In 2007, 19-year-old Colorado activist Kristi Burton teamed up with attorney Mark Meuser to push for a ballot measure defining “person” in Colorado law as beginning “from the moment of fertilization.” Keith Mason, another young activist who as an anti-choice missionary for Operation Rescue had driven a truck covered with pictures of aborted fetuses, joined the effort. Soon after the Colorado ballot initiative failed in 2008, he joined with Cal Zastrow, another veteran of the radical anti-choice “rescue movement” to found Personhood USA.

Personhood USA has raised the profile of the personhood movement by backing state-level ballot initiatives and legislation modeled on Kristi Burton’s. None of the group's measures has become law, but the political battles they cause have drawn national attention to the personhood movement’s goals.

In 2010, Mason’s group led the effort to again place a personhood measure on the Colorado ballot, eventually garnering just 29 percent of the vote (a slight uptick from 27 percent in 2008).

Following that loss, the group announced a “50 state strategy” to launch a personhood ballot petition in every state. The group focused its organizing on Mississippi, where an amendment made it onto the 2011 ballot but was rejected by 55 percent of voters after a strong pro-choice campaign centered on exposing the risk the amendment posed to legal birth control. In 2012, the group tried again in Colorado, but failed to gather enough signatures to get a personhood amendment on the ballot. The same year, a personhood bill in Virginia was passed by the state House but defeated in the Senate. In 2014, it got measures on the ballot in Colorado and North Dakota, both of which failed by wide margins.

As it expanded its mission, Personhood USA’s fundraising boomed. According to tax returns, in 2009 the group brought in just $52,000. In 2010, it raised $264,000. In 2011, when it was fighting in Mississippi, it brought in $1.5 million. But after the Mississippi defeat, the group’s fundraising faltered, falling to $1.1 million in 2012. The funding of the group’s nonpolitical arm, Personhood Education, however, continues to expand, going from $94,000 in 2010 to $373,000 in 2011 and $438,000 in 2012. In the process, it built a database of a reported 7 million supporters.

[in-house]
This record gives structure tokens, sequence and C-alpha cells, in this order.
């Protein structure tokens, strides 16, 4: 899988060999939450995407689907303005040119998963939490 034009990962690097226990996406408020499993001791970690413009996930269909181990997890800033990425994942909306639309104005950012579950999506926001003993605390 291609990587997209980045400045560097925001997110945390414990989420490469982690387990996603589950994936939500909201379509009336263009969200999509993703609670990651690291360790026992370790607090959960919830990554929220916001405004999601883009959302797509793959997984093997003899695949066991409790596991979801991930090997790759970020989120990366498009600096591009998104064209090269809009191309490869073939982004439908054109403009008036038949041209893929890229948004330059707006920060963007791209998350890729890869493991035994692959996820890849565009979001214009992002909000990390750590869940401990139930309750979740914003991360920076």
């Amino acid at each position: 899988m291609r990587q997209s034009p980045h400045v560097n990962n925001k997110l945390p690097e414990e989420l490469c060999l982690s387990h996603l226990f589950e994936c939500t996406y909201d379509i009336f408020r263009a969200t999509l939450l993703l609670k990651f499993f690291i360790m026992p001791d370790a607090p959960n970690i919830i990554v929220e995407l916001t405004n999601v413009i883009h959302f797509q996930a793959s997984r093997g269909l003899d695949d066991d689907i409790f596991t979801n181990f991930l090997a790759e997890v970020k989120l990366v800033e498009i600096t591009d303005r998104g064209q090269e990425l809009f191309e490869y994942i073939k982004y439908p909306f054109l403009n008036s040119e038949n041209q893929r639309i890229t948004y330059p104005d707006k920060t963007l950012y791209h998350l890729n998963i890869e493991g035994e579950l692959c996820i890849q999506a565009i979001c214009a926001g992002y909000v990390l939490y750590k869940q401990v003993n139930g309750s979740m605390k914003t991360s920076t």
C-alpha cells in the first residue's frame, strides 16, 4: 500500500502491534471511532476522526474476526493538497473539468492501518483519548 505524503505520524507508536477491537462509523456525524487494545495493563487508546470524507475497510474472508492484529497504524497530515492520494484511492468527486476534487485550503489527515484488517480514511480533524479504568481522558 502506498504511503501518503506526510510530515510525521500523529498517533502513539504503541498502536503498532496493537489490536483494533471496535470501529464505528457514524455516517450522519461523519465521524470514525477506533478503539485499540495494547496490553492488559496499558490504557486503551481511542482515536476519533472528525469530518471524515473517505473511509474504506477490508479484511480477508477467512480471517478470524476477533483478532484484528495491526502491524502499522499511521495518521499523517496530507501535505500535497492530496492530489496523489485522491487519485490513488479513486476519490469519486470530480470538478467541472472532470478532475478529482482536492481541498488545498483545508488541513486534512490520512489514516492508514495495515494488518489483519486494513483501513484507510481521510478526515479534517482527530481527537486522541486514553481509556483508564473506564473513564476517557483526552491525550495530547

Despite its electoral setbacks, the group continues to have national ambitions: in 2012 it hosted a presidential candidates’ forum in Iowa attended by four Republican candidates. In what can be seen as another sign of the group’s success in raising the profile of the issue, in 2012 the Republican Party added to its platform support for a federal constitutional amendment banning abortion and endorsing “legislation to make clear that the Fourteenth Amendment’s protections apply to unborn children.”

Personhood USA has also quietly become involved in international efforts to restrict abortion rights. In its 2012 tax return, the group’s political arm reported a $400,000 grant to an unnamed recipient in Europe, representing more than one third of its total spending for the year. When Buzzfeed’s Lester Feder asked Mason who and what the grant went toward, Mason declined to comment. In 2014, Personhood USA’s Josh Craddock was granted consultative status at the United Nations, where he participated in the December, 2014, “Transatlantic Summit” of anti-choice, anti-LGBT advocates from around the world. The same year, Mason was scheduled to participate in an international social conservative forum at the Kremlin in Moscow. In January 2015, a Personhood USA representative reported having delivered a presentation at the U.K. parliament.

Personhood USA initially supported the Personhood Alliance and backed Becker — a former Personhood USA employee — in his battle against NRLC. But in September 2014, Personhood USA announced that it was cutting ties with Becker, accusing him of “trying to replace Personhood USA by using our structures and intellectual property” including the word “personhood.”

But it isn't just the right to the word "personhood" that divides the two groups; they also differ sharply and publicly on strategy.

When Becker launched his group, he took with him Gualberto Garcia Jones, a top Personhood USA official and key thinker in the personhood movement, who says he drafted the failed Colorado personhood initiatives in 2010 and 2014. A few weeks later, after statewide personhood ballot initiatives promoted by Personhood USA in North Dakota and Colorado went down in flames, Garcia Jones wrote an op-ed for LifeSiteNews explaining that while he had hoped to see those measures succeed, he believed that “the statewide personhood ballot measure is dead for now.” This was a direct repudiation of the strategy of Personhood USA’s strategy of introducing these measures or legislative alternatives in all 50 states.